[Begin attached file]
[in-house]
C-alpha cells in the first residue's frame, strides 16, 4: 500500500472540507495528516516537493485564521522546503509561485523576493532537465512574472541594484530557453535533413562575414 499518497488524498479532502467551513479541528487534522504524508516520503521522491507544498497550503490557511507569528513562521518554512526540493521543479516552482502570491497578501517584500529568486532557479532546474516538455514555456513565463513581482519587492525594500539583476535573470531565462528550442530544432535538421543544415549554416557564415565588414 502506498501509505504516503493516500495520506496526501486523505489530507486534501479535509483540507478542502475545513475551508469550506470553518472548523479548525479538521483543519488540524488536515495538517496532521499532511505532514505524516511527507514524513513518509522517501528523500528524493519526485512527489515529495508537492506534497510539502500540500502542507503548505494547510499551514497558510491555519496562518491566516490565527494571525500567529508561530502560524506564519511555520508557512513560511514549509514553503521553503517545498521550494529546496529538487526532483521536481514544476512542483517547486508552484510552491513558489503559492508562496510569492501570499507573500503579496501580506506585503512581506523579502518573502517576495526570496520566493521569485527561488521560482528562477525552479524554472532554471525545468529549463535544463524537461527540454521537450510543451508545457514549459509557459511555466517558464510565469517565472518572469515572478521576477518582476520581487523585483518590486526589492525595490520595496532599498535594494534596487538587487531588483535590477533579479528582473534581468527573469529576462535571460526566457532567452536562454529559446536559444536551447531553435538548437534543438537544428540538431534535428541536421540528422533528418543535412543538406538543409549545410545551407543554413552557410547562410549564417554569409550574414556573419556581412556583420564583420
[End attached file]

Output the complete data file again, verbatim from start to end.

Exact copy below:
[in-house]
C-alpha cells in the first residue's frame, strides 16, 4: 500500500472540507495528516516537493485564521522546503509561485523576493532537465512574472541594484530557453535533413562575414 499518497488524498479532502467551513479541528487534522504524508516520503521522491507544498497550503490557511507569528513562521518554512526540493521543479516552482502570491497578501517584500529568486532557479532546474516538455514555456513565463513581482519587492525594500539583476535573470531565462528550442530544432535538421543544415549554416557564415565588414 502506498501509505504516503493516500495520506496526501486523505489530507486534501479535509483540507478542502475545513475551508469550506470553518472548523479548525479538521483543519488540524488536515495538517496532521499532511505532514505524516511527507514524513513518509522517501528523500528524493519526485512527489515529495508537492506534497510539502500540500502542507503548505494547510499551514497558510491555519496562518491566516490565527494571525500567529508561530502560524506564519511555520508557512513560511514549509514553503521553503517545498521550494529546496529538487526532483521536481514544476512542483517547486508552484510552491513558489503559492508562496510569492501570499507573500503579496501580506506585503512581506523579502518573502517576495526570496520566493521569485527561488521560482528562477525552479524554472532554471525545468529549463535544463524537461527540454521537450510543451508545457514549459509557459511555466517558464510565469517565472518572469515572478521576477518582476520581487523585483518590486526589492525595490520595496532599498535594494534596487538587487531588483535590477533579479528582473534581468527573469529576462535571460526566457532567452536562454529559446536559444536551447531553435538548437534543438537544428540538431534535428541536421540528422533528418543535412543538406538543409549545410545551407543554413552557410547562410549564417554569409550574414556573419556581412556583420564583420